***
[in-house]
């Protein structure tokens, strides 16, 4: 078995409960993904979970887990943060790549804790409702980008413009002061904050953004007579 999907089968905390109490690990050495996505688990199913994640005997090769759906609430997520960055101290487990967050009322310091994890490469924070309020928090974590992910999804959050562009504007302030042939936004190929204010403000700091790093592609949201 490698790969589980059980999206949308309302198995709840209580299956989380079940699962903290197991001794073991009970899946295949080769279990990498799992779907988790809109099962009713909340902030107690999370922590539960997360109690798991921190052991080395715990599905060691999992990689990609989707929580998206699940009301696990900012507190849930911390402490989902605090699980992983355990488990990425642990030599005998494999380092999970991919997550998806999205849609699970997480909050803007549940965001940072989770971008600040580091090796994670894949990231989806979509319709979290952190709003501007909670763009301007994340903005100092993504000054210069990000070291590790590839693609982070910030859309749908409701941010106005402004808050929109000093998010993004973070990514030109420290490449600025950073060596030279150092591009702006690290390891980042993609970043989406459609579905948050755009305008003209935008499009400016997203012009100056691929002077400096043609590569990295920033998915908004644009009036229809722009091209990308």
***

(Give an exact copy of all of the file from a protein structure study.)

[in-house]
């Protein structure tokens, strides 16, 4: 078995409960993904979970887990943060790549804790409702980008413009002061904050953004007579 999907089968905390109490690990050495996505688990199913994640005997090769759906609430997520960055101290487990967050009322310091994890490469924070309020928090974590992910999804959050562009504007302030042939936004190929204010403000700091790093592609949201 490698790969589980059980999206949308309302198995709840209580299956989380079940699962903290197991001794073991009970899946295949080769279990990498799992779907988790809109099962009713909340902030107690999370922590539960997360109690798991921190052991080395715990599905060691999992990689990609989707929580998206699940009301696990900012507190849930911390402490989902605090699980992983355990488990990425642990030599005998494999380092999970991919997550998806999205849609699970997480909050803007549940965001940072989770971008600040580091090796994670894949990231989806979509319709979290952190709003501007909670763009301007994340903005100092993504000054210069990000070291590790590839693609982070910030859309749908409701941010106005402004808050929109000093998010993004973070990514030109420290490449600025950073060596030279150092591009702006690290390891980042993609970043989406459609579905948050755009305008003209935008499009400016997203012009100056691929002077400096043609590569990295920033998915908004644009009036229809722009091209990308």